Did not read 44 Scotland Street, but its Sequel, Expresso Tales was interesting, with all the different characters staying in the neighbourhood.  Pity that poor 6 year-old boy who had to go for all the never-ending yoga, saxophone and psychotherapy sessions arranged by his mother.  Sound so familiar, just like so many parents here who like signing up their kids for extra-curricular lessons and activities so as not to lose out in the educational system.  Anyway, glad Bertie’s father decided to intervene and liberate his son’s freedom.

I was happy for Bertie, and felt as thrilled and excited as him on his train ride to Glasgow with the father.  I was happy for him to be so happy in this trip, yet worried also on his encounter with that swindler Lard.  Wonder will there be another sequel to this Expresso Tales.  Will Lard turn up one day disrupting the lives of the family?  Did they find their own car – where has it gone?  While reading, my imagination led me to wonder whether there’s a phone bug hidden somewhere in that new car so as to trace their wherabout, haha.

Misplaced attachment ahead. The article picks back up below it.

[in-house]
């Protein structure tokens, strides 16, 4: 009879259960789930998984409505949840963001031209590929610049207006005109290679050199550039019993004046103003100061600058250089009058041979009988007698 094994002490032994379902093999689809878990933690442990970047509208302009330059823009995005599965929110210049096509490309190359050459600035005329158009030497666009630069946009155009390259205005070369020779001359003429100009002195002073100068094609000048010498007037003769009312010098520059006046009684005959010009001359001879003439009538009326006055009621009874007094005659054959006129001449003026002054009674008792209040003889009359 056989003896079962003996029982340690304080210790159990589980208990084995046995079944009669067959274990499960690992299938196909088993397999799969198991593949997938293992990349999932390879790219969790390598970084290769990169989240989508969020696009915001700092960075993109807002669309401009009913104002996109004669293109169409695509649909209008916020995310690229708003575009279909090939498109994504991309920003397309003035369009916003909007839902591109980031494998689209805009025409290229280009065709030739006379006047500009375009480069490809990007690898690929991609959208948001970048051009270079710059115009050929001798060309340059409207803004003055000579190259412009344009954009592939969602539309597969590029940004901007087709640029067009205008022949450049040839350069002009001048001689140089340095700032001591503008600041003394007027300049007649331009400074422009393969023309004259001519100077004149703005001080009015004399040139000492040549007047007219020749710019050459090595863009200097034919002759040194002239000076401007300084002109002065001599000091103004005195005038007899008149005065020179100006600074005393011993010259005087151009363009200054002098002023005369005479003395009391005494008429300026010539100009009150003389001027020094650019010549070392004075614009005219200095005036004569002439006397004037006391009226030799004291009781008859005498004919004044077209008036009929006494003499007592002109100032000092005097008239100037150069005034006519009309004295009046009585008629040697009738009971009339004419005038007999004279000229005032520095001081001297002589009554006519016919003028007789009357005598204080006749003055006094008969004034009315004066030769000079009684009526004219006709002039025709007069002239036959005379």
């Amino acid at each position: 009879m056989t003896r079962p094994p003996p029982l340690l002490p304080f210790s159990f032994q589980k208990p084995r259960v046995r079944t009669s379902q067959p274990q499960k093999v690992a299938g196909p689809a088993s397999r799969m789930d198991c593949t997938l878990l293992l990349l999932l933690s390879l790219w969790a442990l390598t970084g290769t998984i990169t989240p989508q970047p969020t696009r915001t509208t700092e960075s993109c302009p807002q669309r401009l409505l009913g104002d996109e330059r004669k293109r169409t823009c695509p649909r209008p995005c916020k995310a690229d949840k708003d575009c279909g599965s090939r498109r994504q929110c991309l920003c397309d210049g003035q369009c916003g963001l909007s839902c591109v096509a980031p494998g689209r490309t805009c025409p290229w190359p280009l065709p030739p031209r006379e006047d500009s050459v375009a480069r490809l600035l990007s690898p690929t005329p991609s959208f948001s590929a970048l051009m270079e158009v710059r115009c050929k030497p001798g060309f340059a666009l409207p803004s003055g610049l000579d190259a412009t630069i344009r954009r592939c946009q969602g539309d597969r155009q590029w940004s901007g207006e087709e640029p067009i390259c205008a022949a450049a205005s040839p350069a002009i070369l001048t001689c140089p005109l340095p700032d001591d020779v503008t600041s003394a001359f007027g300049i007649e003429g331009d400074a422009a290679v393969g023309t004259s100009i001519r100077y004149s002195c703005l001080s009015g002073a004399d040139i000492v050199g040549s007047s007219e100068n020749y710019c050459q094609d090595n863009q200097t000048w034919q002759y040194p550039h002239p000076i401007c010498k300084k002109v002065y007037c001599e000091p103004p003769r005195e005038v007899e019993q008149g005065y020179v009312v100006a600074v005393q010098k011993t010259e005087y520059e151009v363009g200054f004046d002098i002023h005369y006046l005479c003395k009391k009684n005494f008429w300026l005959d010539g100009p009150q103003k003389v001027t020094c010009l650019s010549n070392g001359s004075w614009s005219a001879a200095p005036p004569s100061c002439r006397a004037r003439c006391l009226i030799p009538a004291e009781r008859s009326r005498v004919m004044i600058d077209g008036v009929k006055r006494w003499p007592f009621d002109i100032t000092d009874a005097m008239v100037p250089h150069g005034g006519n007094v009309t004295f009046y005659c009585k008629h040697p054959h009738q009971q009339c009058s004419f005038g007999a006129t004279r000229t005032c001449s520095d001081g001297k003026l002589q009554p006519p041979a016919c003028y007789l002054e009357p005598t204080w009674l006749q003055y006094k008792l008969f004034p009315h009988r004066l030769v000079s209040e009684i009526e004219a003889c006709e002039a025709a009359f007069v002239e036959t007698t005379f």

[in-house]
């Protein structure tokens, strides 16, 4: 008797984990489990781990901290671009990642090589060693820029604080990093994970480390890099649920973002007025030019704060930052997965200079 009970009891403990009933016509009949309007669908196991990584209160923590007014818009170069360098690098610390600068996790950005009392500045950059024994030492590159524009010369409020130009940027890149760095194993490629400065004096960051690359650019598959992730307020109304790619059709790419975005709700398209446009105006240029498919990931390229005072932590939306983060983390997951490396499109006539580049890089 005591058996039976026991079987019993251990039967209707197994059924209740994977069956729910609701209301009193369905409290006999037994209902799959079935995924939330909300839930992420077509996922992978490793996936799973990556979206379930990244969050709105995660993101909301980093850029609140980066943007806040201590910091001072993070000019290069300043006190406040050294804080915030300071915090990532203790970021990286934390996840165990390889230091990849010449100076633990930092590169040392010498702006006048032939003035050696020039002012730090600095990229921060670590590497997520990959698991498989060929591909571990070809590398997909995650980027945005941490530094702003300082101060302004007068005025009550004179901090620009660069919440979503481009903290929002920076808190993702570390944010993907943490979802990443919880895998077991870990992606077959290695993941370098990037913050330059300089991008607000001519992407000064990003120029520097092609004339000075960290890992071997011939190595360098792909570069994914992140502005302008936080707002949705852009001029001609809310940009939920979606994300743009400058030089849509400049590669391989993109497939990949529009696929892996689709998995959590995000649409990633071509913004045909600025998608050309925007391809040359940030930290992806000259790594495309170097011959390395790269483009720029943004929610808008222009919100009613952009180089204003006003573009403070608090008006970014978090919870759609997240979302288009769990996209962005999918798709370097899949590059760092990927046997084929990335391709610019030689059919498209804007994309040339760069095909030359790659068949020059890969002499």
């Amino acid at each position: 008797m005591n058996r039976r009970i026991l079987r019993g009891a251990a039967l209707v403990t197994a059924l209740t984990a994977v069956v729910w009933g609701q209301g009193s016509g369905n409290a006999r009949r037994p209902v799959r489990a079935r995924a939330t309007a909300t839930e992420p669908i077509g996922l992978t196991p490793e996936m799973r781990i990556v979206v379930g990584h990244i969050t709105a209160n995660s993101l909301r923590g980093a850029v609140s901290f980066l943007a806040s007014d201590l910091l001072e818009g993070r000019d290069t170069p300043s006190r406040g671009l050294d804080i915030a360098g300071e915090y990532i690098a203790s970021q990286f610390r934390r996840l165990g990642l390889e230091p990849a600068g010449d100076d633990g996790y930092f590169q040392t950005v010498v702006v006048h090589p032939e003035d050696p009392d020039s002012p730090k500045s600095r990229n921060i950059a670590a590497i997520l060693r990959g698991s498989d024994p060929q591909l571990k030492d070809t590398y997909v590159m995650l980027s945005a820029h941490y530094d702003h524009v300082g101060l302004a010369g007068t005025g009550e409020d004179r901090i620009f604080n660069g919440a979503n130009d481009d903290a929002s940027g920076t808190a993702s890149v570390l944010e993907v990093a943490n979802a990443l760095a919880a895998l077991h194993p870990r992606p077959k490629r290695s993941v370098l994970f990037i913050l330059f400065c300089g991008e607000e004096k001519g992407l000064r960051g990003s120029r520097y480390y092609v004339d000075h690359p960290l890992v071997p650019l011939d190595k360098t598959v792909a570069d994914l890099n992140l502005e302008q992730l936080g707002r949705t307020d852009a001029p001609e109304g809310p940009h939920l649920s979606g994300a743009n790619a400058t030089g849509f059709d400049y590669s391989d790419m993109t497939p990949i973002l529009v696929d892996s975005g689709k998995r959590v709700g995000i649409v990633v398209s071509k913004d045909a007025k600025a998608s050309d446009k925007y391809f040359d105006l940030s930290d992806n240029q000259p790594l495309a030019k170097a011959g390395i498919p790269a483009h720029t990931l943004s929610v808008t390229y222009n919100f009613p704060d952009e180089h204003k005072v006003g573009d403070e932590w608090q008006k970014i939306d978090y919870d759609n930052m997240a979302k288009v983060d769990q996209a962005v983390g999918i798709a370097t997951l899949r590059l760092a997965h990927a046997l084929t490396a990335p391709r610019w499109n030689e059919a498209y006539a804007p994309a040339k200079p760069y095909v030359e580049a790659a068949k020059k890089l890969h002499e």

What about Gordon and Janis – Is Janis really a gold-digger, preying on Gordon’s money like what his son said?  She seems that to me, what happened in the cafe when she sees Gordon giving the waiter that fifty-pound note, and what’s in her mind.

Then Matthew and Pat – why did the latter suddenly take a liking to Matt when he said his father had given him a huge amount of money – or did she?  Did Pat also like Matt for his money?